Enthralling but only sporadically engaging, the new film by the American maestro Malick (it's only his fourth since his debut Badlands, almost 40 years ago) is an ambitious but disappointing work.
It seeks - see the title and sequences depicting both creation and an afterlife - to be about nothing less than the entire scope of human existence, and to say that it fails is to miss the point, really. The film is, like a Bach fugue, something you don't try to understand so much as lower yourself into, as you would a warm bath. But, in contrast to Bach, the bits don't cohere into a satisfying whole.
At first, the central character appears to be a New Yorker called Jack O'Brien (Penn), an architect or an engineer - we're never quite sure, because the conversations he has take place at a volume just on the edge of intelligibility. He's stricken by a specific grief which has thickened into an existential unease.
The roots of that lie in Waco, Texas in the 1950s where young Jack (McCracken) is growing up with his brothers (Eppler and Sheridan).
The fact that the parents (Pitt and Chastain) are intended as archetypes is hinted at by the fact that neither is given a first name and although they operate as such strong narrative forces, they are oddly opaque as individuals: he works in a factory of some sort, though he adores Brahms and is the organist at their local church; she, a flame-haired pre-Raphaelite beauty, is just there, really.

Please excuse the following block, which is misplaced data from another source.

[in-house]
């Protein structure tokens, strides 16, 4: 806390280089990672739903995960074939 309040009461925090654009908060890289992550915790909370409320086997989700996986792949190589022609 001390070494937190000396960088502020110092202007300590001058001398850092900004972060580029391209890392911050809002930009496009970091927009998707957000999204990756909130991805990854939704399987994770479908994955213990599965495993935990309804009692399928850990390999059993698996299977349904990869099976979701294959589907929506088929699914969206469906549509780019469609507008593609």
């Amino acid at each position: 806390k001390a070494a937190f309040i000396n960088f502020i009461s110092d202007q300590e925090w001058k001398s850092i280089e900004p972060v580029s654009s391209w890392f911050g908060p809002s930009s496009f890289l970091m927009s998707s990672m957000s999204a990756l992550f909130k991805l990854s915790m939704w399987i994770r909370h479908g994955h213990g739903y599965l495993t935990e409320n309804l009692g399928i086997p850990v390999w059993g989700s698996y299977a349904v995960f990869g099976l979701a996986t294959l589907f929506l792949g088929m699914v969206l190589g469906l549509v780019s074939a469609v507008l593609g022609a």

What this points to is that the film gives us a child's eye perspective on the loss of innocence, not one refracted through the regretful adult gaze. I can't think of a film that has captured more precisely and more poignantly the painful confusion of growing up in the shadow of paternal ambivalence.
Pitt's Mr O'Brien is a man whose rage is tightly bound in a web of social custom, and when it breaks free we feel, like the boys, that we stare uncomprehending into an abyss.
What's problematic about the film is that the sun-kissed scenes of childhood are sandwiched between a depiction of the creation (which comes off like a classy version of those light-shows at acid rock concerts interleaved with outtakes from Jurassic Park) and of heaven (a reunion of souls on an endless beach). Malick's vision of this life as a corrupted Eden (most of the "dialogue" is intoned as a breathy voiceover, full of lines that sound like angels talking to each other) seems more silly than sublime.
The film certainly looks ravishing - Jack Fisk, a Malick regular who also works with David Lynch, conjures a world of gorgeously specific detail - and a magnificent soundtrack includes Brahms and, in the climactic rapture, the Berlioz Requiem. But I'm still waiting for Malick to make a better film than his first one.
Cast: Sean Penn, Brad Pitt, Jessica Chastain, Laramie Eppler, Hunter McCracken, Tye Sheridan
Director: Terrence Malick
Running time: 138 mins
Rating: M (adult themes)
Verdict: Both sublime and ridiculous The components of The Tree of Life don't really come together as a comprehensive whole.